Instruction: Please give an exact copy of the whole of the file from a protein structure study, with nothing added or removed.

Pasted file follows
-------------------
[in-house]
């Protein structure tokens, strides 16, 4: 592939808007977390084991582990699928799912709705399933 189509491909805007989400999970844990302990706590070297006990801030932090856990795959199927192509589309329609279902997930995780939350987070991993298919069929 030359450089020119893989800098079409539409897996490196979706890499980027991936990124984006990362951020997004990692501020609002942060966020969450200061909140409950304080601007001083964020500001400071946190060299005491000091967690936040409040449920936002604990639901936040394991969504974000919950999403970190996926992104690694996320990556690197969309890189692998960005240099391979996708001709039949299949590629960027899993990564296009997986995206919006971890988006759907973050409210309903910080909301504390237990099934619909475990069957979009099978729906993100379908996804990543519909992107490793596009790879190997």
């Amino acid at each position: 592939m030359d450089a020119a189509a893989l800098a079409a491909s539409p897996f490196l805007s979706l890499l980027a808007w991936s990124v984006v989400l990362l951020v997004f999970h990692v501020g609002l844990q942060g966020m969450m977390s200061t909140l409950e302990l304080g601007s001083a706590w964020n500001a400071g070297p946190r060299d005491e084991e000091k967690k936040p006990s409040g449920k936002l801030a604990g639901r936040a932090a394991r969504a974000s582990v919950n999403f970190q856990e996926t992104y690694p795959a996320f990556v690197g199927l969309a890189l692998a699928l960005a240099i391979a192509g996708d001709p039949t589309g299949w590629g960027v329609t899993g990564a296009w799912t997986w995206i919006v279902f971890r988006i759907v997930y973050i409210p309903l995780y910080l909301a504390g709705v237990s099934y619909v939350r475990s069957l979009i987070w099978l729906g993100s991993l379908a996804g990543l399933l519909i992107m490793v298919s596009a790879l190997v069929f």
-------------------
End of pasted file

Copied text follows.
[in-house]
């Protein structure tokens, strides 16, 4: 592939808007977390084991582990699928799912709705399933 189509491909805007989400999970844990302990706590070297006990801030932090856990795959199927192509589309329609279902997930995780939350987070991993298919069929 030359450089020119893989800098079409539409897996490196979706890499980027991936990124984006990362951020997004990692501020609002942060966020969450200061909140409950304080601007001083964020500001400071946190060299005491000091967690936040409040449920936002604990639901936040394991969504974000919950999403970190996926992104690694996320990556690197969309890189692998960005240099391979996708001709039949299949590629960027899993990564296009997986995206919006971890988006759907973050409210309903910080909301504390237990099934619909475990069957979009099978729906993100379908996804990543519909992107490793596009790879190997």
């Amino acid at each position: 592939m030359d450089a020119a189509a893989l800098a079409a491909s539409p897996f490196l805007s979706l890499l980027a808007w991936s990124v984006v989400l990362l951020v997004f999970h990692v501020g609002l844990q942060g966020m969450m977390s200061t909140l409950e302990l304080g601007s001083a706590w964020n500001a400071g070297p946190r060299d005491e084991e000091k967690k936040p006990s409040g449920k936002l801030a604990g639901r936040a932090a394991r969504a974000s582990v919950n999403f970190q856990e996926t992104y690694p795959a996320f990556v690197g199927l969309a890189l692998a699928l960005a240099i391979a192509g996708d001709p039949t589309g299949w590629g960027v329609t899993g990564a296009w799912t997986w995206i919006v279902f971890r988006i759907v997930y973050i409210p309903l995780y910080l909301a504390g709705v237990s099934y619909v939350r475990s069957l979009i987070w099978l729906g993100s991993l379908a996804g990543l399933l519909i992107m490793v298919s596009a790879l190997v069929f």